9. I love watching this series, and I have been anxiously awaiting Spike Lee’s. As I watched Susan’s last evening, as an African American, I was reminded again, just how sad it is that I will never be able to trace my family back that far.

  10. Pat

    Although I have enjoyed the entire series, obviously some episodes were far better than others. This one topped the list. Susan not only went backwards to Italy, she came forward again to discover what ultimately happened. I felt this was the most fulfilling episode todate. I was glad to see that the reason Anita’s parents came to America was explored, which was not done in Brook Shield’s episode, and many viewers felt the research ball was dropped.

  11. Kim

    I guess I’m dense, but I haven’t been able to locate the surname map that Ed Dietz said is on the link he posted. Can someone please post a link to the map itself? I’d really like to see this… I’d especially like to see the one Susan Sarandon used. Last night, Ancestry ppl said links would be posted but I haven’t seen anything official yet.

  12. Kathleen Lukas

    Wow, what a powerful story! This story actually connects somewhat to something shocking that I’ve been learning more about lately.

    When I think of what poor Anita went through – losing her mother at such a vulnerable age, followed by a neighbor taking advantage of that vulnerability. Then he ends up with the honor of marrying her and fathering another child with her! [Times have changed.] Today, the he would go to prison for sexual assault on a minor and rightly so! [I don’t like to beat people up for their wrongs, but I have to say how wrong this is to stop others from thinking it’s okay to sexually exploit a child. It’s NOT okay! Even back then!]

    Children will always need protection; today, even more so. The sexual “entertainment” industry creates greater and greater appetites for selfish sex. Consequently, more men want to sexually exploit children. It’s just not right, not fair, not just, not cool and we can’t be passive about preventing this from continuing to happen to our girls.

    There is a well established system in place right now to kidnap, exploit and destroy the lives of American girls (usually taken from age 12 – 14 yrs. old, sometimes much younger) for the greedy and lascivious purpose of the U.S. sex trade.

    When these girls are arrested for prostitution, they are treated like criminals and are too afraid of their brutal pimps to tell the truth. Some girls are even brain-washed to think their pimps, who give them a quota of 15+ men a day, care about them. They don’t even know what love is! Worst of all, despite the laws in place, the police let the men who buy these girls go completely free!

    The underage sex market is like any other in that it’s a matter of supply and demand. If you make the penalties strong enough to greatly inhibit demand, you’ll greatly reduce the number of minors forced into the sex trade. [I remind you, I’m talking about this happening in the USA, not just other countries, though my heart goes out to any child forced into this evil trade.] When a man gets caught with a minor, he should lose all he has to fund safe houses for the girls’ recovery. In this way, reducing the trafficking of minors and providing for the girl’s recovery would be self-funding.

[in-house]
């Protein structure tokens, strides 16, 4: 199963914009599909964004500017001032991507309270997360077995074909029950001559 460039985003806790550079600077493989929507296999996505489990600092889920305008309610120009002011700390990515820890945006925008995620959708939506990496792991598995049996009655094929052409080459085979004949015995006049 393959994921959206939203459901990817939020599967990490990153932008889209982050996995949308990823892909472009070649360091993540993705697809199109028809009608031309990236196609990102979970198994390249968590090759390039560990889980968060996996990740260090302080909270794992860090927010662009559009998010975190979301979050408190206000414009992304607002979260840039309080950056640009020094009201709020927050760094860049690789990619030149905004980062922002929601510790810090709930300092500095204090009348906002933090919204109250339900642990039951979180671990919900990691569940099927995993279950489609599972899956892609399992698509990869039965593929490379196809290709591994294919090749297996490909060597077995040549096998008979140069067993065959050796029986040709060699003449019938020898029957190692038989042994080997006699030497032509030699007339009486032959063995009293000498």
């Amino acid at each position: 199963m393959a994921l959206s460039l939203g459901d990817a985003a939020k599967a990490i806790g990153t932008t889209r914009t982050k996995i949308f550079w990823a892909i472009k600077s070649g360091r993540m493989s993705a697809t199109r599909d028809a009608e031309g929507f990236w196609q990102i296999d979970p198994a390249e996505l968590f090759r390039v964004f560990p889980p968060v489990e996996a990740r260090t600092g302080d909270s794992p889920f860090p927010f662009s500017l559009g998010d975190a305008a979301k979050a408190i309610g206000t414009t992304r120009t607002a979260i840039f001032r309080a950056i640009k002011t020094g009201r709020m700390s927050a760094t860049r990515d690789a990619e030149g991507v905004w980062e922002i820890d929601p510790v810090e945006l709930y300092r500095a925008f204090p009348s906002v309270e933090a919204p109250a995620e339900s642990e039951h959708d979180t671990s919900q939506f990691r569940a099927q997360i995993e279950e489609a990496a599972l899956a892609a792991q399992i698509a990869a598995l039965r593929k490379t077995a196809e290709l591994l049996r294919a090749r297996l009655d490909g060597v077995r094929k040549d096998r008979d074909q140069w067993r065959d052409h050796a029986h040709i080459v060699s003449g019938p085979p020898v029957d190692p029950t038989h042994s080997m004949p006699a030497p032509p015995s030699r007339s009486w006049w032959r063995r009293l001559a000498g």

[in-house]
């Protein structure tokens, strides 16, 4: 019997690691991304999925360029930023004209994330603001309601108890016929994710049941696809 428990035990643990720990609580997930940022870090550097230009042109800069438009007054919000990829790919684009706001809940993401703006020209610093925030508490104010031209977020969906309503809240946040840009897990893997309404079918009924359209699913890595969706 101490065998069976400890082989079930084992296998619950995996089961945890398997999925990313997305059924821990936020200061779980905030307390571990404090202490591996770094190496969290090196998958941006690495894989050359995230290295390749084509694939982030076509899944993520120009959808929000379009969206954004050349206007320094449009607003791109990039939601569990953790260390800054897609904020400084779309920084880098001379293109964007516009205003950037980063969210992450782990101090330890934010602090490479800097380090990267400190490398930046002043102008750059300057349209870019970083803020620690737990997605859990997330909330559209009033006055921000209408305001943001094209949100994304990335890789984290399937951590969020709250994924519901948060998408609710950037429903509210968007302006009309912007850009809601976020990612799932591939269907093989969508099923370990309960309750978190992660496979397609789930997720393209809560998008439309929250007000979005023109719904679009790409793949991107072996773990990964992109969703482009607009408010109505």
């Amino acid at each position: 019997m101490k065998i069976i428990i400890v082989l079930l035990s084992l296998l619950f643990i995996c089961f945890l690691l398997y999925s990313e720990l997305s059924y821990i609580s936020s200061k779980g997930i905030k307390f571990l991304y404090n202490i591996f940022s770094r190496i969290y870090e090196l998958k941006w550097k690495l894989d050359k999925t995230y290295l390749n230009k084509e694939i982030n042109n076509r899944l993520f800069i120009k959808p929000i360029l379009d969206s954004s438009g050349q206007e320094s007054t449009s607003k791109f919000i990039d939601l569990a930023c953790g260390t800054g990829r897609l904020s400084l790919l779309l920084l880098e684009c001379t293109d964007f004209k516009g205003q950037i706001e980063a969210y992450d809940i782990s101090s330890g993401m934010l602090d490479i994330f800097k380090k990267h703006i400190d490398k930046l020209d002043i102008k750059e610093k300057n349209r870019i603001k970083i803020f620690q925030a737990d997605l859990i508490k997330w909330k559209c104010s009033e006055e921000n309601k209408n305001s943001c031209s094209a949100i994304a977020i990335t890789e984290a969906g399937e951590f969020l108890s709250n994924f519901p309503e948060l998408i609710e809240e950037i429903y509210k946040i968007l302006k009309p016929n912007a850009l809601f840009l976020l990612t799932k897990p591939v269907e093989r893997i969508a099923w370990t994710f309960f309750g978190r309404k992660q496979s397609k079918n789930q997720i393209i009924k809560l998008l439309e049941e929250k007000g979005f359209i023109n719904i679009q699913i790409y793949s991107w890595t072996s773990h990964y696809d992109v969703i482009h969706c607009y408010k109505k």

No man has the right to do this to a little girl or boy (yes, boys get kidnapped, too), and I believe that if there were a greater risk to the buyer, those willing to take that risk would diminish. [There’d certainly be much fewer second-time solicitors for sex with a minor.]

    I hope you will take a minute to find out how you can help these children. Speak up for those who cannot speak up for themselves. Make sure children are educated in common kidnapping tactics. Make sure men are educated in the true consequences of their participation in the sex trade, especially with minors. [The videos are shocking, but tell the true story much better than I can.] Please visit SharedHope.Org Educate yourself with their information. Click on “Take Action” and see what appeals to you to lend a hand against this brutal, degrading industry.

    100,000 – 300,000 innocent girls in the United States need our voice to speak up for them and shut down this filthy market. Thank you for your time and your compassion for innocent children.


  13. Janet

    My husband’s grandmother was Polish American, her mother died when she was twelve leaving 5 children, her father almost immediately married a widow with 5 children and within two years they had 2 more children together, at that point they started marrying the girls off, Grandma was forced into an arranged marriage when she was 14 with a much older man she barely knew and her younger sister followed the next year and so on down the line. Even though she was never happy in her arranged marriage they were married 58 years when Grandpa died. My point is that it was a different time and customs were different.

  14. John